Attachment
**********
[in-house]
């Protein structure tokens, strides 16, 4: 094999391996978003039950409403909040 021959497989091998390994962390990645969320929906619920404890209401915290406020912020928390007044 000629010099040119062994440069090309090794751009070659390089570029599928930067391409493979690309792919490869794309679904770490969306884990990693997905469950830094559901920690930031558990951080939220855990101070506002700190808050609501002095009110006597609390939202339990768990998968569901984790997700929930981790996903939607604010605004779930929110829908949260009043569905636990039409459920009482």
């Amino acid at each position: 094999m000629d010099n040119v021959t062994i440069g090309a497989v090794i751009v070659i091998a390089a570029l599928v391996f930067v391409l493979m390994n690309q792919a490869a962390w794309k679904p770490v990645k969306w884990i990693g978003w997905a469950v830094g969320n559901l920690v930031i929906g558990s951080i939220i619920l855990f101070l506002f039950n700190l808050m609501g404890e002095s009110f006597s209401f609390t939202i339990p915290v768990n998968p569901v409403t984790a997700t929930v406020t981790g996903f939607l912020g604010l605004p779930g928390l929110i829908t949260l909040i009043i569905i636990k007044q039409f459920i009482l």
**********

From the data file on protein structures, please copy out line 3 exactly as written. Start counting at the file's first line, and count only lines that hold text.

């Amino acid at each position: 094999m000629d010099n040119v021959t062994i440069g090309a497989v090794i751009v070659i091998a390089a570029l599928v391996f930067v391409l493979m390994n690309q792919a490869a962390w794309k679904p770490v990645k969306w884990i990693g978003w997905a469950v830094g969320n559901l920690v930031i929906g558990s951080i939220i619920l855990f101070l506002f039950n700190l808050m609501g404890e002095s009110f006597s209401f609390t939202i339990p915290v768990n998968p569901v409403t984790a997700t929930v406020t981790g996903f939607l912020g604010l605004p779930g928390l929110i829908t949260l909040i009043i569905i636990k007044q039409f459920i009482l």